- The scheme of arrangement under which ASX listed Skyland Petroleum Limited was re-domiciled to the Cayman Islands suggests that undertaking M&A transactions during a scheme, and indeed after the shareholder vote, may not be fatal to the scheme in certain circumstances
- There has long been concern that the Court may decline to approve a scheme of arrangement at the second Court hearing where material events occur subsequent to the shareholder vote on the scheme
- Given that concern, scheme companies have been careful to preserve the status quo up to and following the shareholder vote, which may materially impact their ability to grow their business such as through acquisitions or disposals
- The Court's judgement in the Skyland scheme gives guidance as to what issues the Court will consider in deciding to approve a scheme where a major M&A transaction is announced by the scheme company after the shareholder vote
Why are events subsequent to the shareholder vote on a scheme an issue?
When the Court is asked to exercise its discretion to approve a scheme of arrangement at the second Court hearing, the Court may decline to do so for various reasons, even where shareholders have voted overwhelmingly to approve the scheme and even if ASIC has produced its customary 'final no objection letter'.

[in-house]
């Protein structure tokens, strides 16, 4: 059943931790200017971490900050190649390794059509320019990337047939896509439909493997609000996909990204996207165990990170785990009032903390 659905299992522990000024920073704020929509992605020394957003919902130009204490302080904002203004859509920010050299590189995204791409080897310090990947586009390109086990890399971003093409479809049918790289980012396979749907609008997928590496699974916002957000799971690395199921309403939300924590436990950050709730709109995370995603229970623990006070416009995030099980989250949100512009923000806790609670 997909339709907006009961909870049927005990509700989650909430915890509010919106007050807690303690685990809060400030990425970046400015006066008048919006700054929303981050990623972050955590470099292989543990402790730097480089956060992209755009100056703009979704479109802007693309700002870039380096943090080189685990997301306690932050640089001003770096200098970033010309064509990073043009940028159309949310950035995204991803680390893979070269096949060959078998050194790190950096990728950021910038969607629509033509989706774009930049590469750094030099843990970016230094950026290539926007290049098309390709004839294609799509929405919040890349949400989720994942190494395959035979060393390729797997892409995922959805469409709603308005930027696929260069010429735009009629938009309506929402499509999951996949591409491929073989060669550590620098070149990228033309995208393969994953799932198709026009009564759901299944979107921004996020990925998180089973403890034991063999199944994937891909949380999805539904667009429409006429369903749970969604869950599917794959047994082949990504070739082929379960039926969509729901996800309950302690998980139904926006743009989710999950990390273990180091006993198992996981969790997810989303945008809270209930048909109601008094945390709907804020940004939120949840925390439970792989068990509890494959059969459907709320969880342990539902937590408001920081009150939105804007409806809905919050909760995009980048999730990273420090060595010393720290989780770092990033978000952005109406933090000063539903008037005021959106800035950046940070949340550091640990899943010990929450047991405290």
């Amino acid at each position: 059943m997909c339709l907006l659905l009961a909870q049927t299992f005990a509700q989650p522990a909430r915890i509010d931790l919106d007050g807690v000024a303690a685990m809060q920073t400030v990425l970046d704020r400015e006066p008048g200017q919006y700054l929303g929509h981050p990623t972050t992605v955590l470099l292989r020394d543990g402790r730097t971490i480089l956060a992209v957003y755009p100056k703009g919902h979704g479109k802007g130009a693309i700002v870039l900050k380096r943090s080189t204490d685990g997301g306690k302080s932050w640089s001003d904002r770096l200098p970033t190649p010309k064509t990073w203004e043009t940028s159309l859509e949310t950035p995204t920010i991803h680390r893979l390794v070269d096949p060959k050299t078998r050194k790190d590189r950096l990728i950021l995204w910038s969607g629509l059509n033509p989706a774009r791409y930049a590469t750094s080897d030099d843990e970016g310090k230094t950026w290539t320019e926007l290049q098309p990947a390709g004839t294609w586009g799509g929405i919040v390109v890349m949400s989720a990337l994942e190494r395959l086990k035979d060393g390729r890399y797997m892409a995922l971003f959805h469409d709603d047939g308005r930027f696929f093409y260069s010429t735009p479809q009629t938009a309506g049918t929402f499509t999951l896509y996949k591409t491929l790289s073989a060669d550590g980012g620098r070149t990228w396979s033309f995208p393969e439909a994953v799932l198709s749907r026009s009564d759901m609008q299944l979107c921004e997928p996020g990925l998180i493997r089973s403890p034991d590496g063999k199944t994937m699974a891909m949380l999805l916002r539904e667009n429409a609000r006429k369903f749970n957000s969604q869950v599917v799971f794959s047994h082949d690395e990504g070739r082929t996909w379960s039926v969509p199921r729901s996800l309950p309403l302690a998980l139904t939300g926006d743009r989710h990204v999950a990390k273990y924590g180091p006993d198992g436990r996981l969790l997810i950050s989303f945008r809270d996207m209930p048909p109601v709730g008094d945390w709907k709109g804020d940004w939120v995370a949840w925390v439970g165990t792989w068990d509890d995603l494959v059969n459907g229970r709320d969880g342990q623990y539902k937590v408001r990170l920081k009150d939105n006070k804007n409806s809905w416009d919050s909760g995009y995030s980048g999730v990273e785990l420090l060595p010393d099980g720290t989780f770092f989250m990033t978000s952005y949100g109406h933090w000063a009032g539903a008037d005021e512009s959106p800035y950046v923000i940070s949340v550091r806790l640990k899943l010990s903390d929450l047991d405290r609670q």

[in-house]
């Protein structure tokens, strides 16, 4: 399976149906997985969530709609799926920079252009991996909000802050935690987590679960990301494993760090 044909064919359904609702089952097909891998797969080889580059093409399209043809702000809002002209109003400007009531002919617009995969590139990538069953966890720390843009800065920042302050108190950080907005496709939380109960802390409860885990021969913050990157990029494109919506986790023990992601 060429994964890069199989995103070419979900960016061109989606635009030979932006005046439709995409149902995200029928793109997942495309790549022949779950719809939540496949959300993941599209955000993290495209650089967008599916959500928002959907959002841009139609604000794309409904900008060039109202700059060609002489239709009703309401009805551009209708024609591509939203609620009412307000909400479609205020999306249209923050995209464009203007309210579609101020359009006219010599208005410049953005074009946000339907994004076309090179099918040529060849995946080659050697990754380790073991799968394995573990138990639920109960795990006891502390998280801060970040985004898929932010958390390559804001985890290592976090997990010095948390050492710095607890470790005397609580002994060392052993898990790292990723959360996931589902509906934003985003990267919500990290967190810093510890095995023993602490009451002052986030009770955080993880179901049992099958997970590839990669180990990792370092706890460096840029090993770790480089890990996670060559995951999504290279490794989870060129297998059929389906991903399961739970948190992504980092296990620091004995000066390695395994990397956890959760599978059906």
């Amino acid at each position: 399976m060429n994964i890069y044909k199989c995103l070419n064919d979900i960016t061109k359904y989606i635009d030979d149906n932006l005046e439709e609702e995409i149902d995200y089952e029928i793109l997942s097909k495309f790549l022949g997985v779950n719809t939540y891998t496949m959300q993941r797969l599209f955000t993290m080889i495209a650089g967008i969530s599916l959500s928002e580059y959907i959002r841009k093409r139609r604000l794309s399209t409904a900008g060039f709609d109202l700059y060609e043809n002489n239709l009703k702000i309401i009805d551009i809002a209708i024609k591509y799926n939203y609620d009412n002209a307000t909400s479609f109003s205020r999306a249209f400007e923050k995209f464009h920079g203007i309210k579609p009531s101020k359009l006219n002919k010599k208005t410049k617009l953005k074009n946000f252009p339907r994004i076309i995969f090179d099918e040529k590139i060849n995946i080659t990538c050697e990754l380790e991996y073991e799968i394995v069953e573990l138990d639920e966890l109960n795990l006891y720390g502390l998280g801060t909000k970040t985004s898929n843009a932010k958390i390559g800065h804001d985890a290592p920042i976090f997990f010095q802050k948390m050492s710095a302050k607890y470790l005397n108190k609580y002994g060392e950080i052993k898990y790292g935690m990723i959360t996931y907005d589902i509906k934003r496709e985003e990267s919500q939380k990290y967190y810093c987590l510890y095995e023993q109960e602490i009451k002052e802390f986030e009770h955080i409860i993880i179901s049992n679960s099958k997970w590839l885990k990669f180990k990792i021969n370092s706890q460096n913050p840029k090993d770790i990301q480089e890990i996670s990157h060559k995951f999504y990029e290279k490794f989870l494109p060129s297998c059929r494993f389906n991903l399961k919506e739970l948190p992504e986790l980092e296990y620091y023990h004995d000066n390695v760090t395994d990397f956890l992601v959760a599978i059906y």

The Court's discretion to approve a scheme is a broad one. This is because the discretion is based on the Court's supervisory jurisdiction over schemes of arrangement and the Court's resulting obligation to consider the 'fairness' of the scheme. Whilst shareholder approval of the scheme is, of itself, a key indicia of fairness, the scheme company still bears the onus of convincing the Court that the scheme is fair.
Relevantly, inadequate disclosure has been seen by the Court as a ground on which the Court may decline to approve a scheme. In Re NRMA Ltd (2000) 34 ACSR 261, Santow J suggested that there was a clear link between unfairness and inadequate disclosure, and that where there was inadequate disclosure the Court is justified in intervening to not approve the scheme.
This link between fairness and disclosure is important in the context of subsequent events – that is, if a material event occurs after shareholders vote to approve a scheme, can it be said that those shareholders voted on a fully informed basis?
In considering whether to approve a scheme, the Court has on occasion considered the impact of material changes in circumstances between the date of the scheme meeting at which shareholders vote to approve the scheme and the second Court hearing. The position adopted by the Court based on a string of cases dealing with that issue was described by Santow J in Re James Hardie Industries Limited  NSWSC 888 – namely that nothing should occur after the shareholder vote that, had it been known to shareholders at the time of the vote, might have caused them to vote differently.